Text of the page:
The Monetary Policy Committee today voted to raise the Official Cash Rate (OCR) from 5.25% to 5.50%.
The Committee agreed the level of interest rates are constraining spending and inflation pressure. The OCR will need to remain at a restrictive level for the foreseeable future, to ensure that consumer price inflation returns to the 1% to 3% annual target range, while supporting maximum sustainable employment.
Global economic growth remains weak and inflation pressures are easing. This follows a period of significant monetary policy tightening by central banks internationally. International supply chain constraints have also eased following a period of disruption, and shipping costs have declined. The weaker global growth has led to lower export prices for New Zealand’s goods.
In New Zealand, inflation is expected to continue to decline from its peak and with it measures of inflation expectations. However, core inflation pressures will remain until capacity constraints ease further. While employment is above its maximum sustainable level, there are now signs of labour shortages easing and vacancies declining.
Consumer spending growth has eased and residential construction activity has declined, while house prices have returned to more sustainable levels. More generally, businesses are reporting slower demand for their goods and services, and weak investment intentions. Businesses report that a lack of demand, rather than labour shortages, is now the main constraint on activity.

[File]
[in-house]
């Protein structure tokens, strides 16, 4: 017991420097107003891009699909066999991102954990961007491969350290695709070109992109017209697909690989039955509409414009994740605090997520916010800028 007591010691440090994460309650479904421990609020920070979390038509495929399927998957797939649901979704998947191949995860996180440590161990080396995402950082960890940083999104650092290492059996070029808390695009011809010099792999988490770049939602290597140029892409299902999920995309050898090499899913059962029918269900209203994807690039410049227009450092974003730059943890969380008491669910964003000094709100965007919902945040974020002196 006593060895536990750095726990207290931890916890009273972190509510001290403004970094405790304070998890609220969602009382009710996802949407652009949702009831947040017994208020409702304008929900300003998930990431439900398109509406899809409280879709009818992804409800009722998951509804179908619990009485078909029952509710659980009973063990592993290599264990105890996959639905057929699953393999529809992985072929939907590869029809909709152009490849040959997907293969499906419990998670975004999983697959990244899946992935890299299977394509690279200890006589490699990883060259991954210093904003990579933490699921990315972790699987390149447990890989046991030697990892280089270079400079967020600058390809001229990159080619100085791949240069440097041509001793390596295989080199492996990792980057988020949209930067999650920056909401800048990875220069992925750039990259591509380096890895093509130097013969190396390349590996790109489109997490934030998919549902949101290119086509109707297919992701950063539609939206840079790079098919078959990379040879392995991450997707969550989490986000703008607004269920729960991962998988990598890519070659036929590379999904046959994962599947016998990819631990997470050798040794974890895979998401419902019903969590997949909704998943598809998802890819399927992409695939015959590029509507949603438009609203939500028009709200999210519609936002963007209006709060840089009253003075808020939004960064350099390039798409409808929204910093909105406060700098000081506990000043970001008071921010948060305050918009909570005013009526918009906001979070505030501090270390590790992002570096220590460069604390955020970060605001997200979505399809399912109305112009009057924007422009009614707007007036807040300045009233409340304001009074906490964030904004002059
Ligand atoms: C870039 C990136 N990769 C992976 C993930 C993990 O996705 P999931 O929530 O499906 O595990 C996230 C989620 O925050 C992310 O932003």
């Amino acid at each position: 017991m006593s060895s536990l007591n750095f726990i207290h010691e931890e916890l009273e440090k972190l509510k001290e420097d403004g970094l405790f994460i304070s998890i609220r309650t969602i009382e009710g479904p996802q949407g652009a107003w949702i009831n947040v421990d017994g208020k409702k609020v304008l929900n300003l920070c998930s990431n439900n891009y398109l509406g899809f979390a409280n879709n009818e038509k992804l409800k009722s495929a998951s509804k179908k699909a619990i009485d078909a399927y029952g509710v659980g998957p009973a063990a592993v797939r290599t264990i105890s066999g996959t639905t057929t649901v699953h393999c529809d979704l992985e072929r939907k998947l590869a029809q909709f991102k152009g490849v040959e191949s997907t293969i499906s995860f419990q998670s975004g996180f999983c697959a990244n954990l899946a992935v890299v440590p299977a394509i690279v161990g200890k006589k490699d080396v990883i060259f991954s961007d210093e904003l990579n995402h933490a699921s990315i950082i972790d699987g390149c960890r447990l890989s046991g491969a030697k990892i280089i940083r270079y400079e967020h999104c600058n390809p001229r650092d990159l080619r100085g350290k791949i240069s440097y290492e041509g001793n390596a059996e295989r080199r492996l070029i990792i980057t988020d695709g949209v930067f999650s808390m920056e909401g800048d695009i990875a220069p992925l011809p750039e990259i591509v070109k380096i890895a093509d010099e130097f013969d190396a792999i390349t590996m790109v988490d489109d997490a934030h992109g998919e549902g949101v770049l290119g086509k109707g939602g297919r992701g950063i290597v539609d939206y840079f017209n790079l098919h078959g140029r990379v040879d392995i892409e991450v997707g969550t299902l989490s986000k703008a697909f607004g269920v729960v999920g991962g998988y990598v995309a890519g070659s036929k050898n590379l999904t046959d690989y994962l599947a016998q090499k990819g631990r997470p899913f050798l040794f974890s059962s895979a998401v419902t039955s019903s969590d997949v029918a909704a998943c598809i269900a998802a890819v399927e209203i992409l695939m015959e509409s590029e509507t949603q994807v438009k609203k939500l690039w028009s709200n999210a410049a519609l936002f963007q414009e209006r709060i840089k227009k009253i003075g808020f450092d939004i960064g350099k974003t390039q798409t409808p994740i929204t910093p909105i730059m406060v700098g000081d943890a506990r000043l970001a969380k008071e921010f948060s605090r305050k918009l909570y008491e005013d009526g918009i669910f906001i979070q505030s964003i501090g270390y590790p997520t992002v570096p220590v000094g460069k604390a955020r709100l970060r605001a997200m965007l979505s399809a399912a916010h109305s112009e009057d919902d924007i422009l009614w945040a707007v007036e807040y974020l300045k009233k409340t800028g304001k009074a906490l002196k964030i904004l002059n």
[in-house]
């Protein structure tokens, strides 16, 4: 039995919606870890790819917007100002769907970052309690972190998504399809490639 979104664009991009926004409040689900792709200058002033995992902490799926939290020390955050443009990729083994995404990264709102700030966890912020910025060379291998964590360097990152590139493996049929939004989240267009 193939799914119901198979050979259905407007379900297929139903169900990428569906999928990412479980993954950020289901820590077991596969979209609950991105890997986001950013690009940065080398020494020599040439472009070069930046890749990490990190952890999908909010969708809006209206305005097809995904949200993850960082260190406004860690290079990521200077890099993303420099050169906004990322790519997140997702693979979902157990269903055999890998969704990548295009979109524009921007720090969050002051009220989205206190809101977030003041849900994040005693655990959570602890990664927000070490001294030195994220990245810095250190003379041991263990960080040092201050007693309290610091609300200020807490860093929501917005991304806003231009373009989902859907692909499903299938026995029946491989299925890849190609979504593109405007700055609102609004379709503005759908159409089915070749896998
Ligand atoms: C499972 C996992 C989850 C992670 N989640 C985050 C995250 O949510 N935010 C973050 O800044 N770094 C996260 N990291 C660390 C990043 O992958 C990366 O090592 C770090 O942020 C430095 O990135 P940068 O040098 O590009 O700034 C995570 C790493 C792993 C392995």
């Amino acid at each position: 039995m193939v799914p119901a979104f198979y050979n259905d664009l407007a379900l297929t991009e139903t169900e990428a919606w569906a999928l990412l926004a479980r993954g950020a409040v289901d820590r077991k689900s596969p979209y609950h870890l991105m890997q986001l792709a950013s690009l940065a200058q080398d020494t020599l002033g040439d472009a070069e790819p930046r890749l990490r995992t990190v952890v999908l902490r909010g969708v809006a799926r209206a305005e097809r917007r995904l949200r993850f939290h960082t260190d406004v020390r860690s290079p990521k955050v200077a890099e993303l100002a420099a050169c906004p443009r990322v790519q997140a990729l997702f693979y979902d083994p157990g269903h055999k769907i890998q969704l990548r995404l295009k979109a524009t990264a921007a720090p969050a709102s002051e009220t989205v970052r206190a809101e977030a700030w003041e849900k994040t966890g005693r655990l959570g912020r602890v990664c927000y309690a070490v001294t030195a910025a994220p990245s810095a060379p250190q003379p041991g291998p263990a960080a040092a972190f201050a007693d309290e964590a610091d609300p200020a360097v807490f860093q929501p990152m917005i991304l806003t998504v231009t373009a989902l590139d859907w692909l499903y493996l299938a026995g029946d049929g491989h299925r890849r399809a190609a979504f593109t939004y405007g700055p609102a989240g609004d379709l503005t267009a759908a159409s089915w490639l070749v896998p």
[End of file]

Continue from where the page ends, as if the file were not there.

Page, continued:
There has been a return of net inward migration since international borders reopened. The Committee expects the pace of immigration to ease back toward pre-COVID-19 trend levels over coming quarters. While immigration has assisted to ease labour shortages, its net impact on overall spending is uncertain. The recent recovery in tourism spending, to around three-quarters of its pre-COVID-19 trend level, is also supporting demand.
The repair and rebuild facing significant regions of the North Island — due to the recent severe weather events — will support economic activity, in particular the horizontal construction sector.
The timing of this predominantly government investment will be spread over several years. Broader government spending is anticipated to decline in inflation-adjusted terms and in proportion to GDP.
The Committee is confident that with interest rates remaining at a restrictive level for some time, consumer price inflation will return to within its target range of 1% to 3% per annum, while supporting maximum sustainable employment.